Adding window to exterior wall

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  #41  
Old 09-10-13, 12:46 PM
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The window is in, and is evenly spaced according to the inside wall measurements. I put screws through the side holes at the top and bottom. The middle screw holes were too far out and wouldn't hit wood. I shimmed the sides at top and bottom, and also the top in several places.

I put flashing tape on both sides. Since the nailing fin was a mechanical one, I put the tape over the entire nailing fin to guard against any water seeping in where the fin attaches to the window.

I've fashioned some metal flashing for the top of the window. I still have work to do with that piece though. I need to cut it down smaller and do a better job of bending it.

My main question now is regarding the J-channel. I think I'm supposed to put J-channel all around the window for the siding, and given the location of the flashing tape - and its color - I think the J-channel should cover the inside edge of the flashing tape for aesthetic purposes. I think if I do that then the nail slots for the J-channel will be on top of the flashing tape, and possibly even the nail fin underneath. What's the correct way to install J-channel when dealing with a mechanical nail fin that's been covered with flashing tape?





 
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  #42  
Old 09-10-13, 04:01 PM
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I would probably install the j-channel as close to the window as possible, covering all the tape, as you mentioned, and then I'd probably tape the j-channel as well. After the siding is all put back up, "neatly" caulk the j-channel to the window on all 4 sides.
 
  #43  
Old 05-14-14, 08:54 PM
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I did eventually finish all of the exterior work for this window installation. I thought I had a picture of it but I can't find it now. I'll take one tomorrow and post it. Anyway, I have another question about this installation now. The window installation instructions include the following text:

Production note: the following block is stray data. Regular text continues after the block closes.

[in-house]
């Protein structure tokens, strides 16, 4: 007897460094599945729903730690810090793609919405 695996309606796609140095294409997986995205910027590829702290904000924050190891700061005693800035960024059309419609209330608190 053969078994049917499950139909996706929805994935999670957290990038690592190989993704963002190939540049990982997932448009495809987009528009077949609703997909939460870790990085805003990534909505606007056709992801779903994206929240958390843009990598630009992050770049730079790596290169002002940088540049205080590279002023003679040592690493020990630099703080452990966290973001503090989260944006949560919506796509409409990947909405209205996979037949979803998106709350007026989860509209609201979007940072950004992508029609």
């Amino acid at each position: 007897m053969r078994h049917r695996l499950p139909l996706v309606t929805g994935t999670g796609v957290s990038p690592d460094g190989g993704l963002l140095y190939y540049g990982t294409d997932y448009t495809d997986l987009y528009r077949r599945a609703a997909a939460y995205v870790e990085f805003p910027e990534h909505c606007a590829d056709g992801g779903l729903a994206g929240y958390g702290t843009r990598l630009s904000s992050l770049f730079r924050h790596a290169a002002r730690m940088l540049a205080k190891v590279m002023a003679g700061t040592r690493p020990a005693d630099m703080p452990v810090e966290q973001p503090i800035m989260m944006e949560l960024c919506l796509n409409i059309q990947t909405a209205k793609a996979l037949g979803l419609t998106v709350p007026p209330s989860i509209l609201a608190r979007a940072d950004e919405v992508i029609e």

The jamb jacks are
located under the
balance in the inside
shoe track.
Using a very small
slotted screwdriver
turn the jamb jack
clockwise to tighten.
This will expand the
opening between the
original rough
opening and the
main frame. This
will reduce the gap
between main frame
and the sash.
The steel that is used to
make the jamb jack
screw is sensitive to
stress. The jamb may
need to be elevated to
reduce the pressure on
the screw as the jamb
jack is turned.
I somehow overlooked these instructions when installing the window, and I think that's the reason for the gap that is clearly visible in the picture below.

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Trying to adjust the jamb jack now does absolutely nothing, presumably because the window is held fast by all of the yellow spray foam around it, as well as the nails through the fin. Does anyone have any experience with fixing this type of issue? The other side of the window does not have this issue. I'd rather not have to repeat this installation all over again if I can help it. Is it possible that I could cut/chip away the foam just on this side of the window and then adjust it?
 
  #44  
Old 05-15-14, 04:23 AM
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First, measure the width to find out if there is even a problem. The sides of the window should be parallel. If you find it is bowed then yes, cut the foam with a drywall "keyhole" saw. The jamb jacks won't work if the space around the window inside rough opening is too wide, so you may have to physically shim the jamb so that the window is not spread in the middle. There are usually 2 things you measure when installing a window- diagonals (for square) and the width between the jambs (middle should be equal to width of top and bottom). On a vinyl double hung, you usually want to measure that width both inside and outside to make sure the jamb isn't "pinched" or "twisted" in the middle. Spray foam can sometimes pinch or bow a vinyl frame if you use the wrong kind of spray foam.
 
  #45  
Old 05-15-14, 12:59 PM
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Aside from the width measurements, it's a problem because that gap leads directly to outside air, which affects the temperature of the room in winter or summer. It's very easy to feel the air coming in through that gap when holding my hand in front of it.

Anyway, I just measured the width at top, bottom, and middle, and the middle width is 1/8" more than top and bottom. This visible gap is on the left side of the window (when viewing it from inside). The right side does not have a gap. Am I safe to just cut the foam on the left side and then try to shim the jamb in away from the rough opening?
 
  #46  
Old 05-15-14, 04:04 PM
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Yes. If you have a 4' level you might put it vertically on the jamb as a straight edge. Just to verify you are getting it straight.
 
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